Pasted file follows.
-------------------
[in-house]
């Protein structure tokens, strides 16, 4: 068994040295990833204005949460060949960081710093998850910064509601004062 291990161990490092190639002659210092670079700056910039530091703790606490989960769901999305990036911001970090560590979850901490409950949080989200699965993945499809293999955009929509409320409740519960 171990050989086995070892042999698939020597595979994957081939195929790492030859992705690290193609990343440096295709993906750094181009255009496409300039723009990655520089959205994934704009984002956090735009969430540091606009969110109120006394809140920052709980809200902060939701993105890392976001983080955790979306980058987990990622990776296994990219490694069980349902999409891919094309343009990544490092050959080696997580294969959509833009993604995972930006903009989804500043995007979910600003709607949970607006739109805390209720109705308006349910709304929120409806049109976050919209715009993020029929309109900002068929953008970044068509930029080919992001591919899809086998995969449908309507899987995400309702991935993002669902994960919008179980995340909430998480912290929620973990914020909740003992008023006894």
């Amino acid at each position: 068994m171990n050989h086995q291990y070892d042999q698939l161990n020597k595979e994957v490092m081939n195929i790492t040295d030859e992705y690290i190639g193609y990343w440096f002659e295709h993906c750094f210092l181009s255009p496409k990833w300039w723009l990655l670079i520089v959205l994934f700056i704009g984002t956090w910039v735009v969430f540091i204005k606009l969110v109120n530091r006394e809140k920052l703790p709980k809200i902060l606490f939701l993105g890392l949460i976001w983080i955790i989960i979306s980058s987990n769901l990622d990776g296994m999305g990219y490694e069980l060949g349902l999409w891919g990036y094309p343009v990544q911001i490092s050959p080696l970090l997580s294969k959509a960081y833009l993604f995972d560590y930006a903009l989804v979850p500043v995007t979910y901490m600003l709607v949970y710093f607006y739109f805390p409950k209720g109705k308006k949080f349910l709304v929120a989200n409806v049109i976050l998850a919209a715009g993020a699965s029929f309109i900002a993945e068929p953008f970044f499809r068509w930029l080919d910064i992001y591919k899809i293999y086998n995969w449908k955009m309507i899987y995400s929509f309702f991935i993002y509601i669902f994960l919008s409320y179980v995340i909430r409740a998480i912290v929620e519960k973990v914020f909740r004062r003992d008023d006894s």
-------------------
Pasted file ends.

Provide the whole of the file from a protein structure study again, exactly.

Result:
[in-house]
């Protein structure tokens, strides 16, 4: 068994040295990833204005949460060949960081710093998850910064509601004062 291990161990490092190639002659210092670079700056910039530091703790606490989960769901999305990036911001970090560590979850901490409950949080989200699965993945499809293999955009929509409320409740519960 171990050989086995070892042999698939020597595979994957081939195929790492030859992705690290193609990343440096295709993906750094181009255009496409300039723009990655520089959205994934704009984002956090735009969430540091606009969110109120006394809140920052709980809200902060939701993105890392976001983080955790979306980058987990990622990776296994990219490694069980349902999409891919094309343009990544490092050959080696997580294969959509833009993604995972930006903009989804500043995007979910600003709607949970607006739109805390209720109705308006349910709304929120409806049109976050919209715009993020029929309109900002068929953008970044068509930029080919992001591919899809086998995969449908309507899987995400309702991935993002669902994960919008179980995340909430998480912290929620973990914020909740003992008023006894």
């Amino acid at each position: 068994m171990n050989h086995q291990y070892d042999q698939l161990n020597k595979e994957v490092m081939n195929i790492t040295d030859e992705y690290i190639g193609y990343w440096f002659e295709h993906c750094f210092l181009s255009p496409k990833w300039w723009l990655l670079i520089v959205l994934f700056i704009g984002t956090w910039v735009v969430f540091i204005k606009l969110v109120n530091r006394e809140k920052l703790p709980k809200i902060l606490f939701l993105g890392l949460i976001w983080i955790i989960i979306s980058s987990n769901l990622d990776g296994m999305g990219y490694e069980l060949g349902l999409w891919g990036y094309p343009v990544q911001i490092s050959p080696l970090l997580s294969k959509a960081y833009l993604f995972d560590y930006a903009l989804v979850p500043v995007t979910y901490m600003l709607v949970y710093f607006y739109f805390p409950k209720g109705k308006k949080f349910l709304v929120a989200n409806v049109i976050l998850a919209a715009g993020a699965s029929f309109i900002a993945e068929p953008f970044f499809r068509w930029l080919d910064i992001y591919k899809i293999y086998n995969w449908k955009m309507i899987y995400s929509f309702f991935i993002y509601i669902f994960l919008s409320y179980v995340i909430r409740a998480i912290v929620e519960k973990v914020f909740r004062r003992d008023d006894s």